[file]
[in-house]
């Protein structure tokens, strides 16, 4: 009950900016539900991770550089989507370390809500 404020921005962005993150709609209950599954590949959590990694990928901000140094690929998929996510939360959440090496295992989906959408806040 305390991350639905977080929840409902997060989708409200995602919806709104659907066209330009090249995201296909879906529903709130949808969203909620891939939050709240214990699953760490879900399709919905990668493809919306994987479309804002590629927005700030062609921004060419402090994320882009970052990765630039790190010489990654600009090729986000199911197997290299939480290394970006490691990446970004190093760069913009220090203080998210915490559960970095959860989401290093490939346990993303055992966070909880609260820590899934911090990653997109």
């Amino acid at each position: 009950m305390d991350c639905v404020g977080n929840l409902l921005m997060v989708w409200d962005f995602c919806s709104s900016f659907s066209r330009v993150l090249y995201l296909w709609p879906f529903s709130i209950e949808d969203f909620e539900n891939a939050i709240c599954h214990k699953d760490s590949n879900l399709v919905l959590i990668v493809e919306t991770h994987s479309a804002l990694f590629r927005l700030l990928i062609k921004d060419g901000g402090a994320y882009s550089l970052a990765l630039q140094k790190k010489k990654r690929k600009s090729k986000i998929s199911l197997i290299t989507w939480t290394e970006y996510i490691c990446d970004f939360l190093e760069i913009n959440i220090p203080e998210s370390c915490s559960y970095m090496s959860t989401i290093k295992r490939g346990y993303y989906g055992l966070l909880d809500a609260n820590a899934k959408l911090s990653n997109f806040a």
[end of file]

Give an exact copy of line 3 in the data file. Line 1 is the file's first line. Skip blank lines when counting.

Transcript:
């Amino acid at each position: 009950m305390d991350c639905v404020g977080n929840l409902l921005m997060v989708w409200d962005f995602c919806s709104s900016f659907s066209r330009v993150l090249y995201l296909w709609p879906f529903s709130i209950e949808d969203f909620e539900n891939a939050i709240c599954h214990k699953d760490s590949n879900l399709v919905l959590i990668v493809e919306t991770h994987s479309a804002l990694f590629r927005l700030l990928i062609k921004d060419g901000g402090a994320y882009s550089l970052a990765l630039q140094k790190k010489k990654r690929k600009s090729k986000i998929s199911l197997i290299t989507w939480t290394e970006y996510i490691c990446d970004f939360l190093e760069i913009n959440i220090p203080e998210s370390c915490s559960y970095m090496s959860t989401i290093k295992r490939g346990y993303y989906g055992l966070l909880d809500a609260n820590a899934k959408l911090s990653n997109f806040a």